For a non-Spanish speaking reviewer this is a fascinating book. In fact the figures are so good that anyone can enjoy the feeling of being able to understand the language. The anatomical preparations by professor Golano illustrate the surgical procedures well.
“Key hole surgery” has attractions for the surgeon and for the pacient. Arthroscopic surgery has allowed the use of case facilities for patients who 40 years ago might have spent 10 days in hospital. Hip and knee replacement are being increasing performed using a minimal incision, although the risk of complications such as deep vein thrombosis has not been demonstrably reduced. Should foot and ankle surgeons be moving in the same direction?
De Prado and colleagues certainly make percutaneous surgery of the foot look attractive. Forefoot surgery is well covered with short chapters on plantar fascitis and the Haglund deformity only for the hindfoot. The techniques described are comprehensive, including popular procedures such as the scarf osteotomy for hallux valgus and citing many publications by Barouk and Weil on this procedure. This type of surgery is widely used but not to my knowledge by percutaneous surgery. What is needed of course are prospective studies to show that percutaneous surgery is just as good, if not better, than the conventional approach.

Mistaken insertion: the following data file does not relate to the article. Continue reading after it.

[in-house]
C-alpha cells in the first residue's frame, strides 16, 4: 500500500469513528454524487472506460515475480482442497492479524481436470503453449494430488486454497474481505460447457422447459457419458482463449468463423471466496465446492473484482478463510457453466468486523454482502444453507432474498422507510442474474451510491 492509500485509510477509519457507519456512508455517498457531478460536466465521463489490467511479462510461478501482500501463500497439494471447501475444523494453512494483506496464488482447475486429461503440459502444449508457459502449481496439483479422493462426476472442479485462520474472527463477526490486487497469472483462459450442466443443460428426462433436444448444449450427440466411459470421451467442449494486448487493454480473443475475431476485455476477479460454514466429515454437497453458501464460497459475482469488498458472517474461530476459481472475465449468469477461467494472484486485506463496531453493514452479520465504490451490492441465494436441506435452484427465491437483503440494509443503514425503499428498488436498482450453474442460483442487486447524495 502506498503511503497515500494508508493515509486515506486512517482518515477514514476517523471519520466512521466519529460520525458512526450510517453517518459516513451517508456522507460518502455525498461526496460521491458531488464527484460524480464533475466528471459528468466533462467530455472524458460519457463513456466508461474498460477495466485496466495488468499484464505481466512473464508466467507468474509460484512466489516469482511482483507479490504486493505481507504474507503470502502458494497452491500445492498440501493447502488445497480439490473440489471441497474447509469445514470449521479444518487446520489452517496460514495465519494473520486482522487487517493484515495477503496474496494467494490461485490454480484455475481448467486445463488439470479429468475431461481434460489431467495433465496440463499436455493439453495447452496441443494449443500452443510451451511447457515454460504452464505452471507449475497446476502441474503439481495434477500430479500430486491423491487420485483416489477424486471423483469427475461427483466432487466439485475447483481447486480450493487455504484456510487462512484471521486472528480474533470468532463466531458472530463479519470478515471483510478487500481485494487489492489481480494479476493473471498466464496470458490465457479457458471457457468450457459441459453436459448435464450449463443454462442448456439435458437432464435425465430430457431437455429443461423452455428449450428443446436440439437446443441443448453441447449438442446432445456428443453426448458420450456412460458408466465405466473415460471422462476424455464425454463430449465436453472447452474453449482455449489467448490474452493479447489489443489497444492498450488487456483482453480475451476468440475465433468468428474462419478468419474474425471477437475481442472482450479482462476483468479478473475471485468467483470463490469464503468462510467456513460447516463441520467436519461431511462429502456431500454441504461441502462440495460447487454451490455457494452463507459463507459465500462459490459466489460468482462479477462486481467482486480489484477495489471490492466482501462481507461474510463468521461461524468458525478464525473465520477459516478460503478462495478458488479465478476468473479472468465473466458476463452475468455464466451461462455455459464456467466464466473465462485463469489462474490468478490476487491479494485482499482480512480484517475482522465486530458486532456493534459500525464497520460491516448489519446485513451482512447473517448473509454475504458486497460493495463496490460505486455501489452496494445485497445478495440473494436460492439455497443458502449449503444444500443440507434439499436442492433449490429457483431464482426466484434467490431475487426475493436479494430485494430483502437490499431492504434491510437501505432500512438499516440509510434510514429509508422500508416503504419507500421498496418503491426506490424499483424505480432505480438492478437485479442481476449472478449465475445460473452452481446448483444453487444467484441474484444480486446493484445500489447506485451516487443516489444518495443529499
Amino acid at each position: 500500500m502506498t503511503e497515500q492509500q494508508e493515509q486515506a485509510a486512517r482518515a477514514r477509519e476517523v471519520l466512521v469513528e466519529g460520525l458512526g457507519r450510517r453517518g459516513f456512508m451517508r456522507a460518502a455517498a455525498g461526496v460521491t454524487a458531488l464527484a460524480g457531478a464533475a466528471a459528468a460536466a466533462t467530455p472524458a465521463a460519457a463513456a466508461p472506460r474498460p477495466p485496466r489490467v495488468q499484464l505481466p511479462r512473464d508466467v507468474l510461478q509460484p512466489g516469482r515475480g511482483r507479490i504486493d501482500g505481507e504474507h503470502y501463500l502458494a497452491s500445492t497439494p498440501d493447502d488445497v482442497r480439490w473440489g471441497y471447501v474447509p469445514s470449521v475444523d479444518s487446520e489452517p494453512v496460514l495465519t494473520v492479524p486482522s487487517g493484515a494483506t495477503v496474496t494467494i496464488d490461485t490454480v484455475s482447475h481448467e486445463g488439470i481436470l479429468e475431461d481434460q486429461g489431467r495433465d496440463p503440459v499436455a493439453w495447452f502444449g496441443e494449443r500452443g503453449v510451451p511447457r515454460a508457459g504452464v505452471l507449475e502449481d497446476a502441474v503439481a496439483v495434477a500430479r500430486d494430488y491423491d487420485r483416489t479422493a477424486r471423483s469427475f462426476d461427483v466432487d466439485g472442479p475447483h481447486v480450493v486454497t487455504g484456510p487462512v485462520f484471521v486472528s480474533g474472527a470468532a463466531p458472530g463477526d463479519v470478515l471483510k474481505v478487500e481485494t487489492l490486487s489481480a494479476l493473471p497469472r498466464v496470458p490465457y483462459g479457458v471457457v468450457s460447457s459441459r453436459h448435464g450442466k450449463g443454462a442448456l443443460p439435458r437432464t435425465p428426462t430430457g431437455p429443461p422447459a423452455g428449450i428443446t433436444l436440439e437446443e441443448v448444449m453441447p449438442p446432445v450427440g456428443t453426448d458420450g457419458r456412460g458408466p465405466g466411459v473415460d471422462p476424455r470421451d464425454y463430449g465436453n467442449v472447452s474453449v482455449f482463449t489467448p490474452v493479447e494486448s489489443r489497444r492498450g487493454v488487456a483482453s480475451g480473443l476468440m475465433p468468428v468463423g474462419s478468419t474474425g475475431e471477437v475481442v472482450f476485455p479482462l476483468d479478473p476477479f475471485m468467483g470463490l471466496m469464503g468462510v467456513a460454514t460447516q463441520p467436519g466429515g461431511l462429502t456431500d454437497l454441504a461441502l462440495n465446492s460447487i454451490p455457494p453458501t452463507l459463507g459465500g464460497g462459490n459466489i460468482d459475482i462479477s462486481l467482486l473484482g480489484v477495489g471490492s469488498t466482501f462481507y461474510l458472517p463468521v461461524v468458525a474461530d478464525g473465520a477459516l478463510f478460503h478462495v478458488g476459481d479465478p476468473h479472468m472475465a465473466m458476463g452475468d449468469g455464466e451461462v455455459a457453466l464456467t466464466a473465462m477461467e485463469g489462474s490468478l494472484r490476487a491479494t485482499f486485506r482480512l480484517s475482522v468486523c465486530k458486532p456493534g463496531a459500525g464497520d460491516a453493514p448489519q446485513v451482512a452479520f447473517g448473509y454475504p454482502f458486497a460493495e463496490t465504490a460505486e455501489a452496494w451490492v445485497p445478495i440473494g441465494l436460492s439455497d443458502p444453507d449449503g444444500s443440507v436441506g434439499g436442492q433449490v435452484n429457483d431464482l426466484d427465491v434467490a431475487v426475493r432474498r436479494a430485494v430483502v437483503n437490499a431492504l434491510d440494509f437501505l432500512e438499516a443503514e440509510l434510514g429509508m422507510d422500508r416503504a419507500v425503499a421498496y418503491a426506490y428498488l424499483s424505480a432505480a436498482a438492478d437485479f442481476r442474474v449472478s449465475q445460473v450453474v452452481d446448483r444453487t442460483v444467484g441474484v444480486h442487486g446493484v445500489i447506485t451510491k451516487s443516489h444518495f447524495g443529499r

This volume may not convert all foot surgeons to change their practice. Even so it is well worthy of study. Non-Spanish speakers should not be deterred!